Rainforests of the Sea
Kelp is a type of brown seaweed (or marine algae) that comprises 40+ species worldwide. The largest of these seaweeds is Macrocystis pyrifera, commonly known as giant kelp. Giant kelp can grow to more than 100 feet at a rate of 2 ft per day, which makes it one of the fastest-growing organisms on Earth.
Giant kelp fronds grow close together to the surface where they form a canopy. These kelp dense areas are known as kelp forests. A giant kelp forest can extend for miles.
Kelp Forests are found in cold (below 70F), nutrient-rich waters along the Pacific eastern Pacific Ocean, from Baja California north to southeast Alaska, and in the southern oceans near South America, South Africa, Australia, and New Zealand. Because of their dependence on sunlight, they generally occur in shallower waters and are rarely deeper than 150 feet.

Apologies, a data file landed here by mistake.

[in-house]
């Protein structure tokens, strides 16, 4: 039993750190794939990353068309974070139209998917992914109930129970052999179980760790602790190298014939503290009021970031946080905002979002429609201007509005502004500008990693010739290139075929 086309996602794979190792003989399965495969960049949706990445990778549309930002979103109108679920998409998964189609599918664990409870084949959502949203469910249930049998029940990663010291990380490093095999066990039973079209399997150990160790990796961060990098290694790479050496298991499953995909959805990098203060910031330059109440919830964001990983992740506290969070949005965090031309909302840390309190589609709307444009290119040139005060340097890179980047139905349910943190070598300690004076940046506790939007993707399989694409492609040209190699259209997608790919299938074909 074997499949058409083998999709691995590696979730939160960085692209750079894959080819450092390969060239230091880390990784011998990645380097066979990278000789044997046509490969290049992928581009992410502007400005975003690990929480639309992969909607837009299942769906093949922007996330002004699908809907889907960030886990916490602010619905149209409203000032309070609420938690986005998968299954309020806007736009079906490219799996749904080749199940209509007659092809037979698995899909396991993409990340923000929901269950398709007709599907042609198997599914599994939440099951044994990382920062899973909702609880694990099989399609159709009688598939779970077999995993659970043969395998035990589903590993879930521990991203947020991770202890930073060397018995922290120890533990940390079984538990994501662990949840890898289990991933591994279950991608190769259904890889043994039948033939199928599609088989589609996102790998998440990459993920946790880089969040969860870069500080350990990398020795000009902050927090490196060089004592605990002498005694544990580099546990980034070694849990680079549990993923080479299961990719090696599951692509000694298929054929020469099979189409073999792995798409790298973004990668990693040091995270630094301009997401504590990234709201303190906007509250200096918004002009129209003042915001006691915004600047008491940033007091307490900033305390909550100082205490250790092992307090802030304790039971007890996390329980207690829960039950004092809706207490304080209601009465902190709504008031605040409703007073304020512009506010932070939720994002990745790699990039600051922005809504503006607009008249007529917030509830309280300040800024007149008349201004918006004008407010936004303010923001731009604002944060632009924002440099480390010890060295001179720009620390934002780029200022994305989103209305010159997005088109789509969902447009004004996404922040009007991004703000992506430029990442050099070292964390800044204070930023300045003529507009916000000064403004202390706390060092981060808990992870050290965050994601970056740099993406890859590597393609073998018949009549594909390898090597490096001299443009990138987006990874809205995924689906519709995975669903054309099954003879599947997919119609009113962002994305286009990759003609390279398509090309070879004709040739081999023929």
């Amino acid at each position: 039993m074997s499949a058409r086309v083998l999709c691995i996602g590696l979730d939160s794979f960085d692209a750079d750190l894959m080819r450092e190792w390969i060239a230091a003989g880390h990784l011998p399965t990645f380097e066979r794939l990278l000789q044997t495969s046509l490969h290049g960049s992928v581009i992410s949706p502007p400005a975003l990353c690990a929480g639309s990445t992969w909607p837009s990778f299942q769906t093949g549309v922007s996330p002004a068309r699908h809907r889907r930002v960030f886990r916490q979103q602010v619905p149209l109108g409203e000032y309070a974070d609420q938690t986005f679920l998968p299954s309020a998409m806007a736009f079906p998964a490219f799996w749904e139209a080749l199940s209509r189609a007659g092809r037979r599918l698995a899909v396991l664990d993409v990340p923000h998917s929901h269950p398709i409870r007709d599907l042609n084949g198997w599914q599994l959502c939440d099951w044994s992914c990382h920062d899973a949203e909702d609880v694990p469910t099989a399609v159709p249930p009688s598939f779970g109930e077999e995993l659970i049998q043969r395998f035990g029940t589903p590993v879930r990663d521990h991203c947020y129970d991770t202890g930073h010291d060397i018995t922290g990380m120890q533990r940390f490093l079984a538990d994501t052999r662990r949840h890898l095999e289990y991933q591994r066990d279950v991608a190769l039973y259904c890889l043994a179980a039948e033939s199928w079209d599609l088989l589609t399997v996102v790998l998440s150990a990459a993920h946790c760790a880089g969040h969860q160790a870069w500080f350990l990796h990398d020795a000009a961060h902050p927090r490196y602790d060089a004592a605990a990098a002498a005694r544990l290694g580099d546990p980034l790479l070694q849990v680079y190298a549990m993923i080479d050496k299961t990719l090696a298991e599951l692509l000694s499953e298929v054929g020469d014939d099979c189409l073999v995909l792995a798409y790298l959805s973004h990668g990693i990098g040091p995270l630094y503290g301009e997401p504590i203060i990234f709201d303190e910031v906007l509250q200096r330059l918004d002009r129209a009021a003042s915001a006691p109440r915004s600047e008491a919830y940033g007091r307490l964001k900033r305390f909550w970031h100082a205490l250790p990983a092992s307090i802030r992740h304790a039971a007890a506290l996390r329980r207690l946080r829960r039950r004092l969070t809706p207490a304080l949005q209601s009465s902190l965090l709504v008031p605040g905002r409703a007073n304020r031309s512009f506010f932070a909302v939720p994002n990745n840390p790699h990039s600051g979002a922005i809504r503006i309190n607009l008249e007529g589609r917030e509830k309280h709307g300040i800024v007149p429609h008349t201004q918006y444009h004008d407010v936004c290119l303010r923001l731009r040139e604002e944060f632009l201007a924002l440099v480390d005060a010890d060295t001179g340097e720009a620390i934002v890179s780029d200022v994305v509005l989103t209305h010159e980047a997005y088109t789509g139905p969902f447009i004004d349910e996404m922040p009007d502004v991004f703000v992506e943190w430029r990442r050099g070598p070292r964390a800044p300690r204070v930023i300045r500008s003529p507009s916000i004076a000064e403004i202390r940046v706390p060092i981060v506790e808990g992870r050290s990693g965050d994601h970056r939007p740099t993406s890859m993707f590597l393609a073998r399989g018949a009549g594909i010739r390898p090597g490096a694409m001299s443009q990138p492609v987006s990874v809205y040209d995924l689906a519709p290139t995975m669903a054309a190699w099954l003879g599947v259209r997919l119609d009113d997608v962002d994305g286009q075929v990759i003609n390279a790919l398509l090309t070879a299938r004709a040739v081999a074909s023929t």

Beneath the surface, kelp takes on a magical appearance. The gently swaying fronds create an undersea jungle of incredible beauty. Exploring a kelp forest is like being on a safari, offering the promise of surprising animal encounters. Kelp forests provide food and shelter for large diversity of fish, invertebrates, and marine mammal species.
Kelp needs rocky substrate to secure itself. The rocks are covered in life. No space is wasted. Kelp forests harbor a higher density of life than almost any other ocean ecosystem.
My first underwater experience with giant kelp was a voyage of discovery. Even the most common species left a lasting impression under the incredible backdrop of this unique ecosystem….